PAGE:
Give It Up Podcast

Give It Up For Tectonic Shifts (Tech Advancements That Have Changed Us + The Next Shift That's Coming)

June 08, 2023 Vance Roush & The Overflow Team Season 1 Episode 8
Give It Up Podcast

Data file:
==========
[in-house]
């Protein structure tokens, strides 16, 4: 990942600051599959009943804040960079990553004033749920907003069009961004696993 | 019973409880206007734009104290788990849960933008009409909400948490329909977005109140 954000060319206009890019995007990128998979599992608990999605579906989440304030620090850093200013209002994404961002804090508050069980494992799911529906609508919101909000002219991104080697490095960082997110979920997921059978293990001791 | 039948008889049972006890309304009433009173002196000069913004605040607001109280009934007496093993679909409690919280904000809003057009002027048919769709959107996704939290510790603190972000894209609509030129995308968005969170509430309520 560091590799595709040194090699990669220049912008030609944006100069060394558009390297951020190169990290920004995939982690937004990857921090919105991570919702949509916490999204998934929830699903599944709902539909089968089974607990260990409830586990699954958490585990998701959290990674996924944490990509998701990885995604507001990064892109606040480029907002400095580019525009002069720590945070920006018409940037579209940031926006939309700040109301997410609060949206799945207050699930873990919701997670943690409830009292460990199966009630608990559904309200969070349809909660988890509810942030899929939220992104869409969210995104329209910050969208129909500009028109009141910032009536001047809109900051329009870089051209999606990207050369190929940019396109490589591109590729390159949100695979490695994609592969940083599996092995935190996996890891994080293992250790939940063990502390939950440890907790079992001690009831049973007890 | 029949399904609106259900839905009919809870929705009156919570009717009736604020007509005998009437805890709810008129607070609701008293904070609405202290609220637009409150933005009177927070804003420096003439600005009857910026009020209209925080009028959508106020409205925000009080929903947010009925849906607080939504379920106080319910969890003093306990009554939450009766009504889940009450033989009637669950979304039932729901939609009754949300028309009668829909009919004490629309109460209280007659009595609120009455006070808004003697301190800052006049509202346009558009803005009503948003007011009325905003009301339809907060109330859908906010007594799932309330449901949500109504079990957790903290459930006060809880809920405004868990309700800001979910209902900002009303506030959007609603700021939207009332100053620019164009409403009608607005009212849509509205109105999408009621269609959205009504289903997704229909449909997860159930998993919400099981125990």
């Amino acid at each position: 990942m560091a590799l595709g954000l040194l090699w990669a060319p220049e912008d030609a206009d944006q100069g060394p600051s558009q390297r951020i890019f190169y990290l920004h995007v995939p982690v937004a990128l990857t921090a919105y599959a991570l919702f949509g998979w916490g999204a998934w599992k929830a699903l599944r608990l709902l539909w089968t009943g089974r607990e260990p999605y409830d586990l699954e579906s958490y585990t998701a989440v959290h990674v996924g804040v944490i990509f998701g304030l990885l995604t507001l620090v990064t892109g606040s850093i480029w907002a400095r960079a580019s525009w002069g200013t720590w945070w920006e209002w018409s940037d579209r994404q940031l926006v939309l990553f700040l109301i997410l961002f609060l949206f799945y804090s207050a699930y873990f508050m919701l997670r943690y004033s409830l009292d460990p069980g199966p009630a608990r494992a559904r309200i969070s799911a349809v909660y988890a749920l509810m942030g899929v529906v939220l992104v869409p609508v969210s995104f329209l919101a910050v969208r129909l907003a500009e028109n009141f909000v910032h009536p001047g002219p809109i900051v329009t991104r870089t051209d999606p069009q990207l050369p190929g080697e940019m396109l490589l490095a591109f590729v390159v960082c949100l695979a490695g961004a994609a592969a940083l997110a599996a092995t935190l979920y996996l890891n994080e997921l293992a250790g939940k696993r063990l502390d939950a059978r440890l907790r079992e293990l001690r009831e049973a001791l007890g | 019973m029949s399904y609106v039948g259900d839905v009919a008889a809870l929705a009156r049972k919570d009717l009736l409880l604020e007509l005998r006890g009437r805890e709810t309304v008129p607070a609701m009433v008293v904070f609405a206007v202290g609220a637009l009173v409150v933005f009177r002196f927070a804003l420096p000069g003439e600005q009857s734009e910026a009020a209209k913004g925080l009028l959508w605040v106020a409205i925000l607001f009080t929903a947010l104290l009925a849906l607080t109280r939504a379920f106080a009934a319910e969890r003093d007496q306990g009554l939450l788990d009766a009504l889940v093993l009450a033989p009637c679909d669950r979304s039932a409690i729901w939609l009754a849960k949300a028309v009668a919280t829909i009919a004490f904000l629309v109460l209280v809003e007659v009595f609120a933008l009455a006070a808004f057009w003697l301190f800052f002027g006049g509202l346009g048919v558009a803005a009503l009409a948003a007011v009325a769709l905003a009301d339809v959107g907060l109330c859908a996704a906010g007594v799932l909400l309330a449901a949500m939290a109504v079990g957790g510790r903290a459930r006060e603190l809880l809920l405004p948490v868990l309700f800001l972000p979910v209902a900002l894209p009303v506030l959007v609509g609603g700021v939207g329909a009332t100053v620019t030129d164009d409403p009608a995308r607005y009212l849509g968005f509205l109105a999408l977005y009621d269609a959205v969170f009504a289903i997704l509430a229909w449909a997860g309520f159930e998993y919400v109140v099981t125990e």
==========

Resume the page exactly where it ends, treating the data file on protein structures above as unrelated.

Give It Up For Tectonic Shifts (Tech Advancements That Have Changed Us + The Next Shift That's Coming)
Show Notes Transcript Chapter Markers

In this episode, Vance and Zoe discuss major tech shifts that we have witnessed over the past 50 years (specifically within the church space) to ultimately set the stage to share the next "tectonic shift" that is headed our way.